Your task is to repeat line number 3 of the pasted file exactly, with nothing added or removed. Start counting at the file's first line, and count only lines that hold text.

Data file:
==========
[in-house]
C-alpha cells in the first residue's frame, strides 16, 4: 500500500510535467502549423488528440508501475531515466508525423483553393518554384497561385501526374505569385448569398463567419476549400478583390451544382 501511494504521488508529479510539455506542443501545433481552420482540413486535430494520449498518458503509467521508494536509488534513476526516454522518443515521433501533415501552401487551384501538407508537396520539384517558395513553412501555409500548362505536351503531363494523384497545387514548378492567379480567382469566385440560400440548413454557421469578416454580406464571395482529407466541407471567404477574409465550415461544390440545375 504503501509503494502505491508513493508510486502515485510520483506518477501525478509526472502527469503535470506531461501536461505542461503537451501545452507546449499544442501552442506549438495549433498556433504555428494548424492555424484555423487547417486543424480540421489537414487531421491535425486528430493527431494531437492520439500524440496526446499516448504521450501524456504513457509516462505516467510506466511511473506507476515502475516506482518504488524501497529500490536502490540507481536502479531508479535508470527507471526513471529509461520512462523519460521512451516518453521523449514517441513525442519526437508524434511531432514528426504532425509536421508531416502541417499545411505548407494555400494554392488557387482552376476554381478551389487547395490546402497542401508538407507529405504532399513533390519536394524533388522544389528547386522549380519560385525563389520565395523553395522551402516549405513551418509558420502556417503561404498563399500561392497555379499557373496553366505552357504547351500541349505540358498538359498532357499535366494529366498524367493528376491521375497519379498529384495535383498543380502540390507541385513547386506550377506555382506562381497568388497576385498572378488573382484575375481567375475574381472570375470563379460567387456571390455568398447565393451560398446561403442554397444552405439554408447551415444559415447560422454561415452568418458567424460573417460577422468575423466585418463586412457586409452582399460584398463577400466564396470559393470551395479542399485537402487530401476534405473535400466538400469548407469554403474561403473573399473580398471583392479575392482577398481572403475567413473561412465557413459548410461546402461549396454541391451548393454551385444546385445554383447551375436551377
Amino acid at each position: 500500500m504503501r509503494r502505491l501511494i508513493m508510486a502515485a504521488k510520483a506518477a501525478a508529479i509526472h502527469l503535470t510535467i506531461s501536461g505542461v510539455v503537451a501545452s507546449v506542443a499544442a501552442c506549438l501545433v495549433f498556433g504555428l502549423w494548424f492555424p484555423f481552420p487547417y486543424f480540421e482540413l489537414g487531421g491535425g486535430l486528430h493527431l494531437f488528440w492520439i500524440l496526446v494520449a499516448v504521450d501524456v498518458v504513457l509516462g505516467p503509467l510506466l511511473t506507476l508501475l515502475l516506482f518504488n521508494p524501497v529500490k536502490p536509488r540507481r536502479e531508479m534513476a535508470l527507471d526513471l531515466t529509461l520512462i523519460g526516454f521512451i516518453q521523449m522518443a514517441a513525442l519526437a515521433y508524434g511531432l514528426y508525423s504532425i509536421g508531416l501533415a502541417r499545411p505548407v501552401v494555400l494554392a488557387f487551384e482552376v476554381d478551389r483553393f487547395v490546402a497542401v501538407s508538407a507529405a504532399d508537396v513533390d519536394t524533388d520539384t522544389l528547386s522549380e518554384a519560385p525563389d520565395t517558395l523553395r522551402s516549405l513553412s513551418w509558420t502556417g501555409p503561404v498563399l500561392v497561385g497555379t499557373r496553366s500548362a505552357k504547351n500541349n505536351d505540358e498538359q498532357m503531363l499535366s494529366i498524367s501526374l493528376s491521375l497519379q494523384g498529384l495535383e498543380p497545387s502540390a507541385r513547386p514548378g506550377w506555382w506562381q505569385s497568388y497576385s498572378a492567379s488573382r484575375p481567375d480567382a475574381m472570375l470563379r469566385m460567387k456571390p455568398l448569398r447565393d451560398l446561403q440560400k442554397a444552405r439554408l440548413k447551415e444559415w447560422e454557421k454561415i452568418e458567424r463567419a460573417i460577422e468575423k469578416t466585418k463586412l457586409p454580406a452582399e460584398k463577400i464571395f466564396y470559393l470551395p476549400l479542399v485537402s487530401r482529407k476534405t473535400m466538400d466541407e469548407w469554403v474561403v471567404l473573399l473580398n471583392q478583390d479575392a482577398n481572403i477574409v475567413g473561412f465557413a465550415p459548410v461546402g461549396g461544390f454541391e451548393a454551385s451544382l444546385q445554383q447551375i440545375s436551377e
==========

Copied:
Amino acid at each position: 500500500m504503501r509503494r502505491l501511494i508513493m508510486a502515485a504521488k510520483a506518477a501525478a508529479i509526472h502527469l503535470t510535467i506531461s501536461g505542461v510539455v503537451a501545452s507546449v506542443a499544442a501552442c506549438l501545433v495549433f498556433g504555428l502549423w494548424f492555424p484555423f481552420p487547417y486543424f480540421e482540413l489537414g487531421g491535425g486535430l486528430h493527431l494531437f488528440w492520439i500524440l496526446v494520449a499516448v504521450d501524456v498518458v504513457l509516462g505516467p503509467l510506466l511511473t506507476l508501475l515502475l516506482f518504488n521508494p524501497v529500490k536502490p536509488r540507481r536502479e531508479m534513476a535508470l527507471d526513471l531515466t529509461l520512462i523519460g526516454f521512451i516518453q521523449m522518443a514517441a513525442l519526437a515521433y508524434g511531432l514528426y508525423s504532425i509536421g508531416l501533415a502541417r499545411p505548407v501552401v494555400l494554392a488557387f487551384e482552376v476554381d478551389r483553393f487547395v490546402a497542401v501538407s508538407a507529405a504532399d508537396v513533390d519536394t524533388d520539384t522544389l528547386s522549380e518554384a519560385p525563389d520565395t517558395l523553395r522551402s516549405l513553412s513551418w509558420t502556417g501555409p503561404v498563399l500561392v497561385g497555379t499557373r496553366s500548362a505552357k504547351n500541349n505536351d505540358e498538359q498532357m503531363l499535366s494529366i498524367s501526374l493528376s491521375l497519379q494523384g498529384l495535383e498543380p497545387s502540390a507541385r513547386p514548378g506550377w506555382w506562381q505569385s497568388y497576385s498572378a492567379s488573382r484575375p481567375d480567382a475574381m472570375l470563379r469566385m460567387k456571390p455568398l448569398r447565393d451560398l446561403q440560400k442554397a444552405r439554408l440548413k447551415e444559415w447560422e454557421k454561415i452568418e458567424r463567419a460573417i460577422e468575423k469578416t466585418k463586412l457586409p454580406a452582399e460584398k463577400i464571395f466564396y470559393l470551395p476549400l479542399v485537402s487530401r482529407k476534405t473535400m466538400d466541407e469548407w469554403v474561403v471567404l473573399l473580398n471583392q478583390d479575392a482577398n481572403i477574409v475567413g473561412f465557413a465550415p459548410v461546402g461549396g461544390f454541391e451548393a454551385s451544382l444546385q445554383q447551375i440545375s436551377e